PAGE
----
Women are not less populist – except when they are
For the countries mentioned above, we tapped into populist attitudes by focusing on the distance between politics and the perceptions of men and women. More concretely, we combined survey items that measure political trust and efficacy, the idea that politicians care about what people think. And on these items, average women do not differ from average men – at first glance, at any rate. If we zoom in a little, the analysis shows that women are actually less likely to be strongly ‘populist’: 8% of the men and 6% of the women score 8 or higher on a ten-point scale.
For the Netherlands, more recent and precise indicators of populist attitudes are available in the SKON election study on the 2016 Ukraine treaty referendum. This survey asks, for instance, to what extent people think that political differences are larger between the elite and the people than among the people. Again, there is little difference between the mean populist score for women and men. But, also again, men turn out to be overrepresented at the extremes (see Figure 2): 19.3% of the men score 7.5 and up on a scale of 10; while only 14.6% of the women do.
Figure 2: Distribution of populist attitudes among men and women in the Netherlands 2016 based on SKON data
Note: More information can be derived from the author
Moreover, and most importantly, in our comparative study on the different European countries, we see that this worldview is a strong explanatory factor for who votes for populist radical right parties, and this is another piece of the puzzle explaining the gender gap in voting choices. Women and men might thus have roughly similar programmatic attitudes, but hold somewhat different views on conceptualising politics. Women seem on average to think less in terms of conflicting extremes or to appreciate these stances less. Consequently, populist radical right stances and forms of communication seem to appeal somewhat less to them.
Why the gender gap matters
If mainstream parties want to win back the voters that have switched to the populist radical right and ‘defeat populism’, the solution is not just moving toward the radical right, as for instance Cas Mudde has also argued in relation to the recent Dutch elections. Analyses of voter surveys indicate that a fair share of the story is that numerous people have become more populist: they think that the political elite does not represent them and is corrupt, with individuals acting against the will of the perceived homogenous people. This may be at the core of the anger many voters feel.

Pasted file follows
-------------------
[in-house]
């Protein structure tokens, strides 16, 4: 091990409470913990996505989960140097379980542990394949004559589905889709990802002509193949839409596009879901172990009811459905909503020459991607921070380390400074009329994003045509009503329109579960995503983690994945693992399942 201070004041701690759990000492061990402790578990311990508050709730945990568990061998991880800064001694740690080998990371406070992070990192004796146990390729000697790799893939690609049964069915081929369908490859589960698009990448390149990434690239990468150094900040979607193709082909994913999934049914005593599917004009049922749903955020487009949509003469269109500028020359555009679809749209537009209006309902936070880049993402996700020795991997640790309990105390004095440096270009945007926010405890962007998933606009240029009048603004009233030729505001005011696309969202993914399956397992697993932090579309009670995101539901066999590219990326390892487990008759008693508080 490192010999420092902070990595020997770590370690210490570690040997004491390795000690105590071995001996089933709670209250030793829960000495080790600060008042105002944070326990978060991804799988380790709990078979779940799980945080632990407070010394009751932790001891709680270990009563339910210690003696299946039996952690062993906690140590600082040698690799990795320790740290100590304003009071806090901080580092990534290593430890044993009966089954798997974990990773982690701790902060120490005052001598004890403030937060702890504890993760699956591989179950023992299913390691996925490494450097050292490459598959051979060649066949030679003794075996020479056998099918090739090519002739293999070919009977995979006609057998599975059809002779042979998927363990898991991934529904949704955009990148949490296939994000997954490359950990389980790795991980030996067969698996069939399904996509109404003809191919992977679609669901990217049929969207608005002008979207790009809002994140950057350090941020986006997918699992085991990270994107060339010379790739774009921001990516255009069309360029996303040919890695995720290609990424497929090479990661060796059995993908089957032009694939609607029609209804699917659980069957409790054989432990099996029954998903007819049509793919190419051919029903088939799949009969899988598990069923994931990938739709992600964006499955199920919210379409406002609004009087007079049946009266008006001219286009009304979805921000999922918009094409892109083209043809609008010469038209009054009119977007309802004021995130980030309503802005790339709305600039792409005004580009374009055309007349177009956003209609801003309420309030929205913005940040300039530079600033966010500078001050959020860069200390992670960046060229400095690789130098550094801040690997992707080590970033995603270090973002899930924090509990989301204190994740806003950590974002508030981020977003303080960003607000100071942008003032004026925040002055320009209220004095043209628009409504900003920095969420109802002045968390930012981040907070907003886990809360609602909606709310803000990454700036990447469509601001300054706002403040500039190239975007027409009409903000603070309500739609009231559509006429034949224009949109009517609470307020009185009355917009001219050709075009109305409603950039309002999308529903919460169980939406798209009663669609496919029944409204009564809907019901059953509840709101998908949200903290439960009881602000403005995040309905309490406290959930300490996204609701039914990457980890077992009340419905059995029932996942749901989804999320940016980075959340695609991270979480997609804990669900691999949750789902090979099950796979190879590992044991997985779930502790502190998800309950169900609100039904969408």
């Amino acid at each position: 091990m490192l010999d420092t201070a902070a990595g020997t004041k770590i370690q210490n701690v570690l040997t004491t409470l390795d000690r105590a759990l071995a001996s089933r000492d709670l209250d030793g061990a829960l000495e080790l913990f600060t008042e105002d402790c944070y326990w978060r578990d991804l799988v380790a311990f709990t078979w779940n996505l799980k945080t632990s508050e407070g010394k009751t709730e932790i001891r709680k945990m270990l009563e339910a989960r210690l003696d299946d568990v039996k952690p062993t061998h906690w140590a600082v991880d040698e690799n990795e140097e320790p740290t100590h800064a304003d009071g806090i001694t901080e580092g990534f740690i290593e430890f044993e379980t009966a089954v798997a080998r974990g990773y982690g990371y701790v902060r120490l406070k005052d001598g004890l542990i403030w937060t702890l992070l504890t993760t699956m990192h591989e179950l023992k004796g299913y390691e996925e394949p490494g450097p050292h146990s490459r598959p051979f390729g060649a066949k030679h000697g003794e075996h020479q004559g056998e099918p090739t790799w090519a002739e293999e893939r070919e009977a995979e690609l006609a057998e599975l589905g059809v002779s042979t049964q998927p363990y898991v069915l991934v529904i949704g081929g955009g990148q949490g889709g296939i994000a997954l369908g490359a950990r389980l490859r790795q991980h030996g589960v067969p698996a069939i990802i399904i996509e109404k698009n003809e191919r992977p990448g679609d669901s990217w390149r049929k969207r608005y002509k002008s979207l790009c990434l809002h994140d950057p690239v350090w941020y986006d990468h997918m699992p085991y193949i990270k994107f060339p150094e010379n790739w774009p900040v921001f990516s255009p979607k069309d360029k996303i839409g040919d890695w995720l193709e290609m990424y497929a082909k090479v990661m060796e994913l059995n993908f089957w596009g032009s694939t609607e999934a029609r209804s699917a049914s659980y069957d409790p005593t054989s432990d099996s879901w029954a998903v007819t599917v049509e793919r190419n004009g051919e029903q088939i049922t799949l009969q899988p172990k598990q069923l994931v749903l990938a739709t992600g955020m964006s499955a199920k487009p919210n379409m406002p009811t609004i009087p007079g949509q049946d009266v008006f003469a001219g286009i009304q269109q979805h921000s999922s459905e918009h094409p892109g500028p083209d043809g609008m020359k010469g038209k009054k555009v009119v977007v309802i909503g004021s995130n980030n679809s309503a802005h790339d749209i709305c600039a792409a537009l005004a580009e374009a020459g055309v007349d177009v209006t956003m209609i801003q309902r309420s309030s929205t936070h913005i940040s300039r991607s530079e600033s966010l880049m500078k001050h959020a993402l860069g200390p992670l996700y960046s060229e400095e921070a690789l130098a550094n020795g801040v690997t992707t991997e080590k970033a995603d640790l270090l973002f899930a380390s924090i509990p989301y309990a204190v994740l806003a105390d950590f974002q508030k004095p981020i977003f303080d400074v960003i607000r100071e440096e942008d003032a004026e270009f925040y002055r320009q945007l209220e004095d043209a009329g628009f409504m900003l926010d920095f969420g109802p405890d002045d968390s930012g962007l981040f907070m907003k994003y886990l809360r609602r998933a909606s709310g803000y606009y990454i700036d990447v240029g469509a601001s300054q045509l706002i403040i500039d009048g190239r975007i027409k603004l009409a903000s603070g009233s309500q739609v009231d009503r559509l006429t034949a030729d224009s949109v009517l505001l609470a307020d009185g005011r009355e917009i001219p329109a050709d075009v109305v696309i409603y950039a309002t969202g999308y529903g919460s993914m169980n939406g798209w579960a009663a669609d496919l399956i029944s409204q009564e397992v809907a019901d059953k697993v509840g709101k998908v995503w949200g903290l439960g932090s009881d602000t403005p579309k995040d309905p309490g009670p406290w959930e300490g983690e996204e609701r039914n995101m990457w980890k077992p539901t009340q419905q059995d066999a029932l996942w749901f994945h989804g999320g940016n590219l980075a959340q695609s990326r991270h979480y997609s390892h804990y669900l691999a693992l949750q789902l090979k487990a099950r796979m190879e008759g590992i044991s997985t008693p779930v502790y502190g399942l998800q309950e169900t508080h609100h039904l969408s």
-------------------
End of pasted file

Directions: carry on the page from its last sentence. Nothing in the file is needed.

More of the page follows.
In itself, this general conclusion on why voters back the populist radical right is not new and it offers only a diagnosis, not a solution. But the gender lens applied in our study might help on that front. Angry white women exist, but in smaller numbers than angry white men. Therefore, a considerable number of these men must have wives and mothers who have not yet conceptualised politics as the evil they perceive it as. Mainstream politicians could reach out to these women in the ‘grey zone’ particularly, making them feel represented and pulling them back from the populist radical right. And with them, perhaps, also the men in their lives.
Note: This article gives the views of the author, and not the position of EUROPP – European Politics and Policy, nor of the London School of Economics. Featured image: public domain.
Niels Spierings – Radboud University
Niels Spierings is Assistant Professor at Radboud University. He works on issues of inequality and participation, particularly in relation to gender, politics, and Islam.